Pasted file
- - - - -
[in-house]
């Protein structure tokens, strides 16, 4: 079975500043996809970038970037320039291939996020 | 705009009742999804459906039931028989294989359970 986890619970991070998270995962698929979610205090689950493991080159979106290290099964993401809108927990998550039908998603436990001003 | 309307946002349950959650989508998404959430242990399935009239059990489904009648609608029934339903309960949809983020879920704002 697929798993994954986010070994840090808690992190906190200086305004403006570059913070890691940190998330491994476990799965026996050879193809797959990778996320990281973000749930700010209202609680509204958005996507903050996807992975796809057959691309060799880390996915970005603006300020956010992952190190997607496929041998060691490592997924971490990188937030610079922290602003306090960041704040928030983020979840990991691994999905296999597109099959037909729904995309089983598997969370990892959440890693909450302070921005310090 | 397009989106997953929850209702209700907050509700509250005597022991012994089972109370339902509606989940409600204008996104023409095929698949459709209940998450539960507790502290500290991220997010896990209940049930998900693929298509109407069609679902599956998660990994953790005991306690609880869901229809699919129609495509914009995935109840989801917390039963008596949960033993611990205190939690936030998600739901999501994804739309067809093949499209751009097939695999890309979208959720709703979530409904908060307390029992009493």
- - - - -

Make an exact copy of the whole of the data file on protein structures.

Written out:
[in-house]
């Protein structure tokens, strides 16, 4: 079975500043996809970038970037320039291939996020 | 705009009742999804459906039931028989294989359970 986890619970991070998270995962698929979610205090689950493991080159979106290290099964993401809108927990998550039908998603436990001003 | 309307946002349950959650989508998404959430242990399935009239059990489904009648609608029934339903309960949809983020879920704002 697929798993994954986010070994840090808690992190906190200086305004403006570059913070890691940190998330491994476990799965026996050879193809797959990778996320990281973000749930700010209202609680509204958005996507903050996807992975796809057959691309060799880390996915970005603006300020956010992952190190997607496929041998060691490592997924971490990188937030610079922290602003306090960041704040928030983020979840990991691994999905296999597109099959037909729904995309089983598997969370990892959440890693909450302070921005310090 | 397009989106997953929850209702209700907050509700509250005597022991012994089972109370339902509606989940409600204008996104023409095929698949459709209940998450539960507790502290500290991220997010896990209940049930998900693929298509109407069609679902599956998660990994953790005991306690609880869901229809699919129609495509914009995935109840989801917390039963008596949960033993611990205190939690936030998600739901999501994804739309067809093949499209751009097939695999890309979208959720709703979530409904908060307390029992009493």